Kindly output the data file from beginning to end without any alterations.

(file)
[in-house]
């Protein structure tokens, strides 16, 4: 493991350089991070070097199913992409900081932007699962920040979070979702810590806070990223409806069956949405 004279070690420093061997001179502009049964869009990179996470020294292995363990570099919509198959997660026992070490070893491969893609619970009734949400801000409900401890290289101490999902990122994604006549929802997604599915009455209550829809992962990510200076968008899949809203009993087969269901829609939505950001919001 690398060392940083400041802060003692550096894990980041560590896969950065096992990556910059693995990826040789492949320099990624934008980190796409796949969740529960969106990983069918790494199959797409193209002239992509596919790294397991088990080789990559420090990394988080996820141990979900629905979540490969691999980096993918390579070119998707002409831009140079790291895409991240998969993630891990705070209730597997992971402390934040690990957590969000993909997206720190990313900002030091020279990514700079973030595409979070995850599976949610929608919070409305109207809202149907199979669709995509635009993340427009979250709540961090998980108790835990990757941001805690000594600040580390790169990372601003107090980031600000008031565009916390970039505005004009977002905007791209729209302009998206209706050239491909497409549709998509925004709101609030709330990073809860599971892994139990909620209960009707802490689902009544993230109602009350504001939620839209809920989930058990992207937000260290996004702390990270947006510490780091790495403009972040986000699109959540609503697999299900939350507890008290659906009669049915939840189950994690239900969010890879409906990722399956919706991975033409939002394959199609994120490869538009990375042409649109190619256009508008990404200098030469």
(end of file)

[in-house]
């Protein structure tokens, strides 16, 4: 493991350089991070070097199913992409900081932007699962920040979070979702810590806070990223409806069956949405 004279070690420093061997001179502009049964869009990179996470020294292995363990570099919509198959997660026992070490070893491969893609619970009734949400801000409900401890290289101490999902990122994604006549929802997604599915009455209550829809992962990510200076968008899949809203009993087969269901829609939505950001919001 690398060392940083400041802060003692550096894990980041560590896969950065096992990556910059693995990826040789492949320099990624934008980190796409796949969740529960969106990983069918790494199959797409193209002239992509596919790294397991088990080789990559420090990394988080996820141990979900629905979540490969691999980096993918390579070119998707002409831009140079790291895409991240998969993630891990705070209730597997992971402390934040690990957590969000993909997206720190990313900002030091020279990514700079973030595409979070995850599976949610929608919070409305109207809202149907199979669709995509635009993340427009979250709540961090998980108790835990990757941001805690000594600040580390790169990372601003107090980031600000008031565009916390970039505005004009977002905007791209729209302009998206209706050239491909497409549709998509925004709101609030709330990073809860599971892994139990909620209960009707802490689902009544993230109602009350504001939620839209809920989930058990992207937000260290996004702390990270947006510490780091790495403009972040986000699109959540609503697999299900939350507890008290659906009669049915939840189950994690239900969010890879409906990722399956919706991975033409939002394959199609994120490869538009990375042409649109190619256009508008990404200098030469």